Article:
A dump truck at Rio Tinto's Pilbara operation in Australia
A dump truck at Rio Tinto's Pilbara operation in Australia. The company announced a review of its business model, with an eye on the possible sale of its diamond operations. Rio Tinto

Rio Tinto PLC, the world's second-largest iron ore miner, is set to spend more than $500 million automating cars, trains and trucks at one of its Western Australia mines so ore can be transported remotely.

The London-based company will invest $518 million over the next few years in retrofitting 148 locomotives and 9,800 iron ore cars at its Australian Pilbara facility. Dump trucks used to carry iron are will also be affected. The main driver behind the strategy, the company said: improving productivity.

Automating train operations allows Rio Tinto to expand Pilbara production capacity without needing to make a substantial investment in additional trains, Rio Tinto said in a statement.

The move has rankled the company's unionized labor forces, however, who see the expansion of automated technologies as potentially putting them out of a job.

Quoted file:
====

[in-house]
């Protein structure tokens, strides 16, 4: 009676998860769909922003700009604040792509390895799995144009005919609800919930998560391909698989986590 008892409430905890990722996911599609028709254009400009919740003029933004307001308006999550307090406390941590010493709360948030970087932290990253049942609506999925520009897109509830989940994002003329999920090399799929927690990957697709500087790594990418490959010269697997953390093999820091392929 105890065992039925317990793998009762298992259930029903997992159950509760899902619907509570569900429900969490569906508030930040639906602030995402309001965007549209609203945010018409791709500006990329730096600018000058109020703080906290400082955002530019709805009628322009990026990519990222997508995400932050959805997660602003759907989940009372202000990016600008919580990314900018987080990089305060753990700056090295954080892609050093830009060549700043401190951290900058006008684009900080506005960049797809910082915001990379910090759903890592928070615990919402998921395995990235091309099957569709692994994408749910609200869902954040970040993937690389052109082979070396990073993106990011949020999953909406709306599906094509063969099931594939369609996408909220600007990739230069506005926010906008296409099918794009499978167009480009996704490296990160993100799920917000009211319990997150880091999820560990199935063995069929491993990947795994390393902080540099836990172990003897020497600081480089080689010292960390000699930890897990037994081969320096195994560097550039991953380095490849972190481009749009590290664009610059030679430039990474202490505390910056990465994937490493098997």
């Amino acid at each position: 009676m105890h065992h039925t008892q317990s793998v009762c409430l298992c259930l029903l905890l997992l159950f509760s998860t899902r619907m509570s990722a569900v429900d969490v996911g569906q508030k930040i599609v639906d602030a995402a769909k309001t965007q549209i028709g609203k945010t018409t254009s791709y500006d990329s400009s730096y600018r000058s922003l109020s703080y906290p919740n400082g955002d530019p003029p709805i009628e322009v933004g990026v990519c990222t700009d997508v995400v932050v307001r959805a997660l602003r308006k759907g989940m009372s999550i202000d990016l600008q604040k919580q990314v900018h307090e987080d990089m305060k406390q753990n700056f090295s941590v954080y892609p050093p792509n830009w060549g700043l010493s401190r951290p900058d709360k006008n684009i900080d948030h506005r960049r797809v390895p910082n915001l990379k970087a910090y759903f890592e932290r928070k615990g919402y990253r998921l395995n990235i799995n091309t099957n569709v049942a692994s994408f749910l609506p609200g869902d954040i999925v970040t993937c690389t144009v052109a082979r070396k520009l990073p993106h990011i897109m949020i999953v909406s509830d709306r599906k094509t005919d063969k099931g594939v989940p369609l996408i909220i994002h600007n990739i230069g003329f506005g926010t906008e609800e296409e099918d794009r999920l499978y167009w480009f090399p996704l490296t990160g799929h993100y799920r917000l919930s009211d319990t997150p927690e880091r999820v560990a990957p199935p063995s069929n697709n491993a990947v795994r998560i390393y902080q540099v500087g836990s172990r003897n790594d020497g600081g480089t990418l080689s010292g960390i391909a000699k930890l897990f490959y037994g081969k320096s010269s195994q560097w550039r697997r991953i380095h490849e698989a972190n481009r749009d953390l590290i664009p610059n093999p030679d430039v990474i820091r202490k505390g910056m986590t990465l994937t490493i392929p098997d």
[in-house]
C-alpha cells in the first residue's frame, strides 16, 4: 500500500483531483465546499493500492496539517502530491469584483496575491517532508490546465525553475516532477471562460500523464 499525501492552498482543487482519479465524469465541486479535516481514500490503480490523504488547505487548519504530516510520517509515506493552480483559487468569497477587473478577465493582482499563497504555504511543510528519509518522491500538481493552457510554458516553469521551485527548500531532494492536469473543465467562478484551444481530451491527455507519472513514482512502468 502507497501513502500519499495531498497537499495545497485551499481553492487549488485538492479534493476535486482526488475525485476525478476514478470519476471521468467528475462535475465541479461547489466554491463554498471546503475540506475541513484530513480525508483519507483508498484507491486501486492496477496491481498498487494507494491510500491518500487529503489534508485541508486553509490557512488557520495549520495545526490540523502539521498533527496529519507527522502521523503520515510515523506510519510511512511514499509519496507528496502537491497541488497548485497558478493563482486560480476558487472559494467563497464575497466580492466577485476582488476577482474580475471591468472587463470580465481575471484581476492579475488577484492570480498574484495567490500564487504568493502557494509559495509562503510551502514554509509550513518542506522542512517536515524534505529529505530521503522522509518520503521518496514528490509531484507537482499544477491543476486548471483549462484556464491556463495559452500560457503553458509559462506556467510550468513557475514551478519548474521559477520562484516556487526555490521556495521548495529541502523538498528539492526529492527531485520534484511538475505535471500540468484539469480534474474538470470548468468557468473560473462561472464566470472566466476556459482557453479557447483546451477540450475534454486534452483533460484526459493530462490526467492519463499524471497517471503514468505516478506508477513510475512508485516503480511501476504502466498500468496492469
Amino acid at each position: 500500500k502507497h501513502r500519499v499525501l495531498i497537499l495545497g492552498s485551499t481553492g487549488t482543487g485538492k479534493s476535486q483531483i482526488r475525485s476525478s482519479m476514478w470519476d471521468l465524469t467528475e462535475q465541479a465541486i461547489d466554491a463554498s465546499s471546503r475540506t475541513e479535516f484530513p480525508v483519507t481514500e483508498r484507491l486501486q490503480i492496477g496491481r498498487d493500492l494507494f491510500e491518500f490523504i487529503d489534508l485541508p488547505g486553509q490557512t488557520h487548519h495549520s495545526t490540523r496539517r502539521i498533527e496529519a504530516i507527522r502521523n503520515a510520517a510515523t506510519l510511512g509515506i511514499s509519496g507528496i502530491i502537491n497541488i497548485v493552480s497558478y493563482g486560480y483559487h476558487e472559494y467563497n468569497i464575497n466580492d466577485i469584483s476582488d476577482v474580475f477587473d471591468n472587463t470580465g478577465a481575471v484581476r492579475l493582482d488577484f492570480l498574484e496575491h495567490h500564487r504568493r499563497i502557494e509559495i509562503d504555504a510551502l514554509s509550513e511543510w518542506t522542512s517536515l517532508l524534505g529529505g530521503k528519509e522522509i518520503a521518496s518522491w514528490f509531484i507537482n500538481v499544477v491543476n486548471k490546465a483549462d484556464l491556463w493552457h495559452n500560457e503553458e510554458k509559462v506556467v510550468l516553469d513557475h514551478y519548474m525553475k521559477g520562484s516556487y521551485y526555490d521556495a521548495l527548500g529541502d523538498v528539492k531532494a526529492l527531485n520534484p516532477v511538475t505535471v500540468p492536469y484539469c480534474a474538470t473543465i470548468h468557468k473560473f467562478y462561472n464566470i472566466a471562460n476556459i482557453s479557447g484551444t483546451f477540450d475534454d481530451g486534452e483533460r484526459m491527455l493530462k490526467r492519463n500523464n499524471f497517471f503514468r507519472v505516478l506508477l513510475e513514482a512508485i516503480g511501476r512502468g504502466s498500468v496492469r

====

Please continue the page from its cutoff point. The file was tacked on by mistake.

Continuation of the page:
Gary Wood of the Construction, Forestry, Mining and Energy Union told Australia's The Age newspaper the company's promises that it would re-train people in now-obsolete train conductor positions would not pan out.

People talk about reskilling but you don't need a team of truck drivers to sit and operate one computer, Wood said, adding that without a strong demand for iron ore there will be a definite loss of jobs. Over 10 or 20 years we are going to see a significant demise of these lesser skilled job opportunities.

Greg Lilleyman, president of the Pilbara iron ore operations, told reporters in Perth that would not be the case, because the company was facing a severe labor shortage there.

We have trains sitting waiting for a train driver not because train drivers aren't working, but because it's a logistical nightmare to get people to get around to be in the same place at the same time as a train, he said, according to Bloomberg.